The goal of this article is to teach you how to use price to earnings ratios (P/E ratios). To keep it practical, we'll show how Helen of Troy Limited's (NASDAQ:HELE) P/E ratio could help you assess the value on offer. Helen of Troy has a price to earnings ratio of 21.88, based on the last twelve months. That is equivalent to an earnings yield of about 4.6%.
How Do I Calculate A Price To Earnings Ratio?
The formula for P/E is:
Price to Earnings Ratio = Share Price ÷ Earnings per Share (EPS)
Or for Helen of Troy:
P/E of 21.88 = $154.20 ÷ $7.05 (Based on the year to August 2019.)
Is A High Price-to-Earnings Ratio Good?
The higher the P/E ratio, the higher the price tag of a business, relative to its trailing earnings. That is not a good or a bad thing per se, but a high P/E does imply buyers are optimistic about the future.
How Does Helen of Troy's P/E Ratio Compare To Its Peers?
One good way to get a quick read on what market participants expect of a company is to look at its P/E ratio. The image below shows that Helen of Troy has a higher P/E than the average (13.3) P/E for companies in the consumer durables industry.
Its relatively high P/E ratio indicates that Helen of Troy shareholders think it will perform better than other companies in its industry classification. Clearly the market expects growth, but it isn't guaranteed. So further research is always essential. I often monitor director buying and selling.
How Growth Rates Impact P/E Ratios
P/E ratios primarily reflect market expectations around earnings growth rates. Earnings growth means that in the future the 'E' will be higher. That means even if the current P/E is high, it will reduce over time if the share price stays flat. Then, a lower P/E should attract more buyers, pushing the share price up.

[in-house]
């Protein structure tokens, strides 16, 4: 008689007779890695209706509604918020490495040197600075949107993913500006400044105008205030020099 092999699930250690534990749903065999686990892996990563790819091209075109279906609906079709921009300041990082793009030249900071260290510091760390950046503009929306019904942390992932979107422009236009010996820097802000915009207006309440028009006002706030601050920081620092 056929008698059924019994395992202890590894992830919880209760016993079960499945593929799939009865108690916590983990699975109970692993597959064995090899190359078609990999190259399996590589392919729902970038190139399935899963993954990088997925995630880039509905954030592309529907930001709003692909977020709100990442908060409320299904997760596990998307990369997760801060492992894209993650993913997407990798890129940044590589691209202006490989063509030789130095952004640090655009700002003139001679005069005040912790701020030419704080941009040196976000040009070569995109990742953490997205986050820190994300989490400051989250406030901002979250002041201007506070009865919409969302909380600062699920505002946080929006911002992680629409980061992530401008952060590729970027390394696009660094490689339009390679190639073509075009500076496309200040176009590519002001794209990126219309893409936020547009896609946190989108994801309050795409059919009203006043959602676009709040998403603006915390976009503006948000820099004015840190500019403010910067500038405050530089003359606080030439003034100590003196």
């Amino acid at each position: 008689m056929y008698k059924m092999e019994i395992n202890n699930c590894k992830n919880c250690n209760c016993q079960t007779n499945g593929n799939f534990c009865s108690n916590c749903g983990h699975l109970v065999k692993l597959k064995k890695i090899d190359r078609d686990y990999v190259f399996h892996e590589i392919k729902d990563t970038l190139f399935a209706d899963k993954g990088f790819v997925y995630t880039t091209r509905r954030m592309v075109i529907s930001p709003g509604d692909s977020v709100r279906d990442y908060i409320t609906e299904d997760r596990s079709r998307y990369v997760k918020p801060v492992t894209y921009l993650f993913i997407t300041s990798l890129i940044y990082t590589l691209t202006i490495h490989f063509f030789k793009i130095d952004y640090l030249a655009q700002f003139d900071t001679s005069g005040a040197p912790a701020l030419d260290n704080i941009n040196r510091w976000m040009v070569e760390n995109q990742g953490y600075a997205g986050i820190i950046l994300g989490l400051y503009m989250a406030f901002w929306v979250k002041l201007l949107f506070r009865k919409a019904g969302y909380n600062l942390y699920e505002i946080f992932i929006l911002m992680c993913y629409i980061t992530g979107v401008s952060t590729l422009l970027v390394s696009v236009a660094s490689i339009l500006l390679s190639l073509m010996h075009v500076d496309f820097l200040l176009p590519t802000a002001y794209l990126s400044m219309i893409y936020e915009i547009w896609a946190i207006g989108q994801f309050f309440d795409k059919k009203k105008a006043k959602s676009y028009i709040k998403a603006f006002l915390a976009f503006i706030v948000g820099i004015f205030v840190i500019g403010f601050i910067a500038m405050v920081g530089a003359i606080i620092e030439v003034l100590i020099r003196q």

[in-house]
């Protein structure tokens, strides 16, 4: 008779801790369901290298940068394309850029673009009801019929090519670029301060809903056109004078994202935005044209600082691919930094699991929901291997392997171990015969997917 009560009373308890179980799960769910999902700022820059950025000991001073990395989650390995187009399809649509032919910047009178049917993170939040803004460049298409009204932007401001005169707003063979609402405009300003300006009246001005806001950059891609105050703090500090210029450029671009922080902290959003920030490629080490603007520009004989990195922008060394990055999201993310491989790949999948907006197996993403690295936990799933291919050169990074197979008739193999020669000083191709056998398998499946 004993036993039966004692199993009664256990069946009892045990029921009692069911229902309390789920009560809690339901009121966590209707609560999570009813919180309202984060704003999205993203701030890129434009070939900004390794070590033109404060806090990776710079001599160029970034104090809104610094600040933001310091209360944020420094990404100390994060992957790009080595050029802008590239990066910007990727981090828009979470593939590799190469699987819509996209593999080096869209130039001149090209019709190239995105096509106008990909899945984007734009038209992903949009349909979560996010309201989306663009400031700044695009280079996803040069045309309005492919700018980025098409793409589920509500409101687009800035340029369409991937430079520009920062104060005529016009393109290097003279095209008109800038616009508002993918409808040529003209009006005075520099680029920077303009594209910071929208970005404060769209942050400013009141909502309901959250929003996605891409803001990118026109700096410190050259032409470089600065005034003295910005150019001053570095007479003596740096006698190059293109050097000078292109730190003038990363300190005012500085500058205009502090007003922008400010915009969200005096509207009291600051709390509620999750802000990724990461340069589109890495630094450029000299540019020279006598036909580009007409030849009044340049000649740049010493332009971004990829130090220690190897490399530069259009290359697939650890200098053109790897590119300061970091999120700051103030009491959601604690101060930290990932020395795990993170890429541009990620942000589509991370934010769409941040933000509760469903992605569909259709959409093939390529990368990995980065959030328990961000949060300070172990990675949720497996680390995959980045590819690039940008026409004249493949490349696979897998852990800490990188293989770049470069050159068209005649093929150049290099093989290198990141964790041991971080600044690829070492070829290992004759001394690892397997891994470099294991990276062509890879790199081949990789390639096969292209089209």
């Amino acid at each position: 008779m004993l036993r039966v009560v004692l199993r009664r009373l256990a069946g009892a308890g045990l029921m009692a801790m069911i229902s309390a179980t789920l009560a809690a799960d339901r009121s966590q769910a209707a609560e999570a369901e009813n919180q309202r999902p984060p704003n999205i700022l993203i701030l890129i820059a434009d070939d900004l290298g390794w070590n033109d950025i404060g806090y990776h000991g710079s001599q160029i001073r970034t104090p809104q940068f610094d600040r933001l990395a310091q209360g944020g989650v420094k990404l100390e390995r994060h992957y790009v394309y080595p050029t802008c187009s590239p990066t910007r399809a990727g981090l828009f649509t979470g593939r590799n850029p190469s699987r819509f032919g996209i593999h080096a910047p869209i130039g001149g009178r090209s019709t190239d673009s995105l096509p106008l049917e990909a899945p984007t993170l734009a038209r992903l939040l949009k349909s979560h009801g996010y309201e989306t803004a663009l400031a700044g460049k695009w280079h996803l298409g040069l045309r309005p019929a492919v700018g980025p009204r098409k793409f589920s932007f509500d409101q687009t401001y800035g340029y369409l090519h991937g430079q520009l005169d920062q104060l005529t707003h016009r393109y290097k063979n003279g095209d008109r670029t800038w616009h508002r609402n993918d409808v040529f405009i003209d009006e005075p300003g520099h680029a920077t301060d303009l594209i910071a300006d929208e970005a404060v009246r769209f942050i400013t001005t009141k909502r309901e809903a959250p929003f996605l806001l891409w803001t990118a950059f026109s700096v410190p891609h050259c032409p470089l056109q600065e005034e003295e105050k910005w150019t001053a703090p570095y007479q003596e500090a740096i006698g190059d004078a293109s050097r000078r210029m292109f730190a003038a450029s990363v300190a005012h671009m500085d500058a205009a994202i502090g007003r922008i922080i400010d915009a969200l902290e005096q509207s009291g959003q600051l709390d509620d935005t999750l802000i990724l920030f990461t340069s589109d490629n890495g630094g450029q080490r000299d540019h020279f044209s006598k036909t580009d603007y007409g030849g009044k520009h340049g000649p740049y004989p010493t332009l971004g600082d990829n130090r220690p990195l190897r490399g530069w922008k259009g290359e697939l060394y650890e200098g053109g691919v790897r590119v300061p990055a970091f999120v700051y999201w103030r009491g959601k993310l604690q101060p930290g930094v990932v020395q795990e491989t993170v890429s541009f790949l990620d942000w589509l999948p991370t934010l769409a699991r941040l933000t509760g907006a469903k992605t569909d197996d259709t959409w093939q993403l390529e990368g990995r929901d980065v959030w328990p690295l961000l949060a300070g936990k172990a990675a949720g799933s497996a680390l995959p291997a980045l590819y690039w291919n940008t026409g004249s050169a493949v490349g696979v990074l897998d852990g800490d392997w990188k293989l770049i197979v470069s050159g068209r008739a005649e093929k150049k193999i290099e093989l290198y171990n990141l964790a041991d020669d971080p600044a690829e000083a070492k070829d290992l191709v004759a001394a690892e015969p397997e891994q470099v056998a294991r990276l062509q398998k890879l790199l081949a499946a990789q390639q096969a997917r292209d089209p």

Helen of Troy increased earnings per share by a whopping 26% last year. And its annual EPS growth rate over 5 years is 21%. So we'd generally expect it to have a relatively high P/E ratio.
A Limitation: P/E Ratios Ignore Debt and Cash In The Bank
One drawback of using a P/E ratio is that it considers market capitalization, but not the balance sheet. Thus, the metric does not reflect cash or debt held by the company. Hypothetically, a company could reduce its future P/E ratio by spending its cash (or taking on debt) to achieve higher earnings.
Such spending might be good or bad, overall, but the key point here is that you need to look at debt to understand the P/E ratio in context.
So What Does Helen of Troy's Balance Sheet Tell Us?
Helen of Troy has net debt worth just 7.6% of its market capitalization. The market might award it a higher P/E ratio if it had net cash, but its unlikely this low level of net borrowing is having a big impact on the P/E multiple.
The Bottom Line On Helen of Troy's P/E Ratio
Helen of Troy trades on a P/E ratio of 21.9, which is above its market average of 17.8. Its debt levels do not imperil its balance sheet and it is growing EPS strongly. So on this analysis it seems reasonable that its P/E ratio is above average.
Investors have an opportunity when market expectations about a stock are wrong. People often underestimate remarkable growth -- so investors can make money when fast growth is not fully appreciated. So this free report on the analyst consensus forecasts could help you make a master move on this stock.
Of course you might be able to find a better stock than Helen of Troy. So you may wish to see this free collection of other companies that have grown earnings strongly.
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If you spot an error that warrants correction, please contact the editor at email@example.com. This article by Simply Wall St is general in nature. It does not constitute a recommendation to buy or sell any stock, and does not take account of your objectives, or your financial situation. Simply Wall St has no position in the stocks mentioned. Thank you for reading.